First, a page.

The Office of the Future (OTF) program is a new energy efficiency approach supported by a consortium of some of the nation’s largest and most progressive energy utilities. OTF targets existing multi-tenant commercial office buildings with packages of advanced energy efficiency strategies that can be applied at the tenant level for building owners. The overall goal is to assemble technical guidelines to office renovation projects that specify performance requirements for different attributes of the office (lighting, plug loads, etc.) and whole building that result in 25% and 50% savings better than code.

Three pilot projects were conducted:

1. Executive office space

2. Open area office space

3. Office space with five private offices, a conference room, lobby, kitchen, and corridor

The executive offices provided an opportunity to measure energy use in a 1,360 square-meters (m2) office and to undertake a relighting project that met the architectural, aesthetic, and functional demands of the space while employing current energy-efficient products and design techniques.

The open area office space consisted of 745 m2 of primarily cubicle office space — half of the 12th floor of a federal building in Santa Monica, CA. The project was highly representative of the challenges and complications faced in retrofit projects in everyday office buildings.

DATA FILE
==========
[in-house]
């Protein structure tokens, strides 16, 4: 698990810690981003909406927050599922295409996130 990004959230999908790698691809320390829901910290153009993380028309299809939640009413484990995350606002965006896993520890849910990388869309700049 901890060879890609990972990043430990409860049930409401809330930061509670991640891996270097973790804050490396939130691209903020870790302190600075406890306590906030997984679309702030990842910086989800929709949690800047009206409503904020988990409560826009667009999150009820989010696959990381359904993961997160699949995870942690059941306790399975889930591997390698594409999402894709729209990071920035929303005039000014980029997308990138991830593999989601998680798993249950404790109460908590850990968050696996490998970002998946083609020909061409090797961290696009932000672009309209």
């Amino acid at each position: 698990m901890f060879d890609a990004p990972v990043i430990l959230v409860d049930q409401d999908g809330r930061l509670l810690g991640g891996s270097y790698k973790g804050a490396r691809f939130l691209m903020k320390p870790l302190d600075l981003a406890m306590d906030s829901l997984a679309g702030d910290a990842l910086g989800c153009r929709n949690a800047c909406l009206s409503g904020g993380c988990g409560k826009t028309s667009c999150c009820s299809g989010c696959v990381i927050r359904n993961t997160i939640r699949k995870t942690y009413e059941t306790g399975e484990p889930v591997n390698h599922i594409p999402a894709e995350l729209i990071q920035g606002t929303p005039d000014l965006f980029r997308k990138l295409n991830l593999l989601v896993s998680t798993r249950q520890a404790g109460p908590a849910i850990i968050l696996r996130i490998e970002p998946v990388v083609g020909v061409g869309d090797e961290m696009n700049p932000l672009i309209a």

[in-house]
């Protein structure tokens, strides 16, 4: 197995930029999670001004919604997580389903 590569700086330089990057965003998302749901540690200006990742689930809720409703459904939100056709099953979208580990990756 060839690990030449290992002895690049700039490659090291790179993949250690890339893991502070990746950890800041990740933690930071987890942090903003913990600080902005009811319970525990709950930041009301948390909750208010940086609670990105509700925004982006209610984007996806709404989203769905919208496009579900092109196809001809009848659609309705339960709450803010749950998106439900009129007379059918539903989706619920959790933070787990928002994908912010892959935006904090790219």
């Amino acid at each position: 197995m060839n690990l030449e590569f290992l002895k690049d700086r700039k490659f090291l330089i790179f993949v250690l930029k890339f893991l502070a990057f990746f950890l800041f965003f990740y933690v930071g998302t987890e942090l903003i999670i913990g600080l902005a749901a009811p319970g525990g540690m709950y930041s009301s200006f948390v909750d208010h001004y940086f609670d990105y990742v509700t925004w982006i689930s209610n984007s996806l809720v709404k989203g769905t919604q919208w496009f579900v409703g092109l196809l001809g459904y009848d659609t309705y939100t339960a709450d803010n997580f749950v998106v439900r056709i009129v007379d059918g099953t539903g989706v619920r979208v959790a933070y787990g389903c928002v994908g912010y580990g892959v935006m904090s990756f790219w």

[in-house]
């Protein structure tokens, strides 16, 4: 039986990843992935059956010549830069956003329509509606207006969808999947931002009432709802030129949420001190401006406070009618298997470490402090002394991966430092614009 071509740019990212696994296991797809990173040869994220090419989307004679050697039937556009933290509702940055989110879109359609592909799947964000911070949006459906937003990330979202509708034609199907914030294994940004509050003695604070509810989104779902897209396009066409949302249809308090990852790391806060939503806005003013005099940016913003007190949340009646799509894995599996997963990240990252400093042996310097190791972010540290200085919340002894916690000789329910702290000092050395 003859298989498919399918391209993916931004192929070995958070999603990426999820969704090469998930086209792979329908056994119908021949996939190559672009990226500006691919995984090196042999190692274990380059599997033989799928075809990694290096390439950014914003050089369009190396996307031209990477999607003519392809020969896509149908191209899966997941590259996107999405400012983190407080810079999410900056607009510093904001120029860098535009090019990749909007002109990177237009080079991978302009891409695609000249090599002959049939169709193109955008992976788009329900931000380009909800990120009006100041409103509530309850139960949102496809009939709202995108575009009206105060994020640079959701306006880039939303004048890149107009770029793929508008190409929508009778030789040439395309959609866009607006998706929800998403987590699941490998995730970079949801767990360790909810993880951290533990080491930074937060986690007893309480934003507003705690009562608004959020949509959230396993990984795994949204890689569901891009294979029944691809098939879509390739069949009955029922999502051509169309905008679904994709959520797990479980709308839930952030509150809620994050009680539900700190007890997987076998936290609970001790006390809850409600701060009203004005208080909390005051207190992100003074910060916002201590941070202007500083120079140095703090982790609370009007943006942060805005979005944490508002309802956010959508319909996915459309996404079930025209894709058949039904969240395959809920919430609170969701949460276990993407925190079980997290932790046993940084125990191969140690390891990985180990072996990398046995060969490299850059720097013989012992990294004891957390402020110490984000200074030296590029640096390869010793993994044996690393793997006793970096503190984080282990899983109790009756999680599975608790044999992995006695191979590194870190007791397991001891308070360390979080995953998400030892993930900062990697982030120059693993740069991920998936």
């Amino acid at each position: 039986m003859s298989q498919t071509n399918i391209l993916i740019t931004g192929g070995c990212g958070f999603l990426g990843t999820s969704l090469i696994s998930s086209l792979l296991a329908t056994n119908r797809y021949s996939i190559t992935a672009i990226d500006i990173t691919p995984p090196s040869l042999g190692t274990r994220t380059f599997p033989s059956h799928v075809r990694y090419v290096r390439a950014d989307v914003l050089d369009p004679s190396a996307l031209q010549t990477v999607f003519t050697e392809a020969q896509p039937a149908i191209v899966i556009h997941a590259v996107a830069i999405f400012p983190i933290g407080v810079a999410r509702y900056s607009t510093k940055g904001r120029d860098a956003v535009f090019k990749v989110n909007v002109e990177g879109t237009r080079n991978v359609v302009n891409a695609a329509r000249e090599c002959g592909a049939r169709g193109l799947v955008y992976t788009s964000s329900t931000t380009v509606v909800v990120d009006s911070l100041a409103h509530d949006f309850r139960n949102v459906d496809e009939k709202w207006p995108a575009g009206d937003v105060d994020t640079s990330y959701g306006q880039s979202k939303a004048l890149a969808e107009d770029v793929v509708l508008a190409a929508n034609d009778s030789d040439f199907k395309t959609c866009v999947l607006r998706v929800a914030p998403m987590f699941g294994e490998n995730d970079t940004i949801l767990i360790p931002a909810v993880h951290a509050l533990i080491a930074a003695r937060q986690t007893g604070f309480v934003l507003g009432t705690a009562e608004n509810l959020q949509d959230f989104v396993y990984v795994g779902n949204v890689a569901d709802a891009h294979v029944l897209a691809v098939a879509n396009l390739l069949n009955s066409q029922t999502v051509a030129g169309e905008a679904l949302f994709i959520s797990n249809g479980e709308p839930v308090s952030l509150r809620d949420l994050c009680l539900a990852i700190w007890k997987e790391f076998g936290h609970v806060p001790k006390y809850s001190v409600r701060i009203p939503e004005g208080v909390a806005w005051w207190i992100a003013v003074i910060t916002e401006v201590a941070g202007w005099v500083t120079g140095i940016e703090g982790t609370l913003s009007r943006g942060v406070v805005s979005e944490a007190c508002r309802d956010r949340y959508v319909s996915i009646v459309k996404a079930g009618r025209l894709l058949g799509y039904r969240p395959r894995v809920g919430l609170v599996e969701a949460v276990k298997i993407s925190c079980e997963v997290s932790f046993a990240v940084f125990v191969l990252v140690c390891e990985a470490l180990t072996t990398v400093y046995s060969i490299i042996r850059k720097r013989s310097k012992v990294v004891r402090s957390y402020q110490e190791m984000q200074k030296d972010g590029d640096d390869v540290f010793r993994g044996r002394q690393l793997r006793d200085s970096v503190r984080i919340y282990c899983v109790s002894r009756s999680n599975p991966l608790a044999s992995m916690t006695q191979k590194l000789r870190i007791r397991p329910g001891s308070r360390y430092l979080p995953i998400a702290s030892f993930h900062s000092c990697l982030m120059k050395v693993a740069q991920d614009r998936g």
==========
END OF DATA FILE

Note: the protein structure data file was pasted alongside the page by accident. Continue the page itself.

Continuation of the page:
The office space with private offices involved renovating the lighting and lighting controls in a 147 m2 office space in the 41,156 m2 building, and summarized the performance of the lighting design in accordance with the OTF Technical Guidelines. In addition, this project included details regarding the pre- and post-lighting systems and controls, compares the actual metered power and energy performance of the 2008 Title 24 code baseline, presents the code calculation basis, and reveals some of the complexities associated with this approach.

These pilot projects had three primary goals: 1) examine the performance characteristics of highly-controlled lighting systems in a real office environment compared to existing lighting and applicable codes, 2) monitor plug load energy use, and 3) provide measured and technical data back to OTF consortium members to inform the OTF process.

The measured results of the open area office space project revealed that a high-performance lighting design with controls delivers savings considerably beyond code-calculated estimates. In fact, results show that during daytime occupied hours, the average site usage is 43% less power than code calculations. The new system reduced the connected load by 56%. Similar results were found for the other two pilot projects.

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